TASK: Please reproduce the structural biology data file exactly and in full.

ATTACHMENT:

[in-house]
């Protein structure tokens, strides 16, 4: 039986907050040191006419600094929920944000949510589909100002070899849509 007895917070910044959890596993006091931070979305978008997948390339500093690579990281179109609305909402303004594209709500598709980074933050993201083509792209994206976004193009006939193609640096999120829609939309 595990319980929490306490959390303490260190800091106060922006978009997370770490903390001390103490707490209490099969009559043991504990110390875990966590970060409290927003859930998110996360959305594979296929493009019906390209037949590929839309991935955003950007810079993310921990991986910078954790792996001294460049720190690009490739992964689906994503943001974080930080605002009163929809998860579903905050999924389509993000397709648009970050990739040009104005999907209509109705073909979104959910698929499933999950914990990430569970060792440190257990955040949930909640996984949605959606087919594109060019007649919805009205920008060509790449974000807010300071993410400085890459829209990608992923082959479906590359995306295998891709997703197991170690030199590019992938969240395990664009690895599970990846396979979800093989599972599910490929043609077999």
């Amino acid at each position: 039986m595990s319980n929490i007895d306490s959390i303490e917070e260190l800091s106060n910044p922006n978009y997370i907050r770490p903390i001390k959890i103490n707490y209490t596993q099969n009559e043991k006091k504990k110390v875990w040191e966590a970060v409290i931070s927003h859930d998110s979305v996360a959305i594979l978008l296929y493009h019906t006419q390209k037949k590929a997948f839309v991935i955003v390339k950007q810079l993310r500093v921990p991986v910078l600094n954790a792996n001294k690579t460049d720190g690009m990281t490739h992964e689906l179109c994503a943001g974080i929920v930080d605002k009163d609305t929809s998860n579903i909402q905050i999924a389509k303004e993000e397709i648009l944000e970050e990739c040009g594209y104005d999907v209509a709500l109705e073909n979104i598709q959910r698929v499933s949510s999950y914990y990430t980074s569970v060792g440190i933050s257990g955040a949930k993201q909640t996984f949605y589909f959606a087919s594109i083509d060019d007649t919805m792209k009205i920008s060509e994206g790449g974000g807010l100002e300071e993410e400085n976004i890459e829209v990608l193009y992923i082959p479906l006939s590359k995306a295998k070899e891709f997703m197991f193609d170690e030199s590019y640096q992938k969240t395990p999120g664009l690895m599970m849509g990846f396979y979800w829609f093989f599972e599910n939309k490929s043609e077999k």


[in-house]
């Protein structure tokens, strides 16, 4: 039986907050040191006419600094929920944000949510589909100002070899849509 007895917070910044959890596993006091931070979305978008997948390339500093690579990281179109609305909402303004594209709500598709980074933050993201083509792209994206976004193009006939193609640096999120829609939309 595990319980929490306490959390303490260190800091106060922006978009997370770490903390001390103490707490209490099969009559043991504990110390875990966590970060409290927003859930998110996360959305594979296929493009019906390209037949590929839309991935955003950007810079993310921990991986910078954790792996001294460049720190690009490739992964689906994503943001974080930080605002009163929809998860579903905050999924389509993000397709648009970050990739040009104005999907209509109705073909979104959910698929499933999950914990990430569970060792440190257990955040949930909640996984949605959606087919594109060019007649919805009205920008060509790449974000807010300071993410400085890459829209990608992923082959479906590359995306295998891709997703197991170690030199590019992938969240395990664009690895599970990846396979979800093989599972599910490929043609077999």
């Amino acid at each position: 039986m595990s319980n929490i007895d306490s959390i303490e917070e260190l800091s106060n910044p922006n978009y997370i907050r770490p903390i001390k959890i103490n707490y209490t596993q099969n009559e043991k006091k504990k110390v875990w040191e966590a970060v409290i931070s927003h859930d998110s979305v996360a959305i594979l978008l296929y493009h019906t006419q390209k037949k590929a997948f839309v991935i955003v390339k950007q810079l993310r500093v921990p991986v910078l600094n954790a792996n001294k690579t460049d720190g690009m990281t490739h992964e689906l179109c994503a943001g974080i929920v930080d605002k009163d609305t929809s998860n579903i909402q905050i999924a389509k303004e993000e397709i648009l944000e970050e990739c040009g594209y104005d999907v209509a709500l109705e073909n979104i598709q959910r698929v499933s949510s999950y914990y990430t980074s569970v060792g440190i933050s257990g955040a949930k993201q909640t996984f949605y589909f959606a087919s594109i083509d060019d007649t919805m792209k009205i920008s060509e994206g790449g974000g807010l100002e300071e993410e400085n976004i890459e829209v990608l193009y992923i082959p479906l006939s590359k995306a295998k070899e891709f997703m197991f193609d170690e030199s590019y640096q992938k969240t395990p999120g664009l690895m599970m849509g990846f396979y979800w829609f093989f599972e599910n939309k490929s043609e077999k």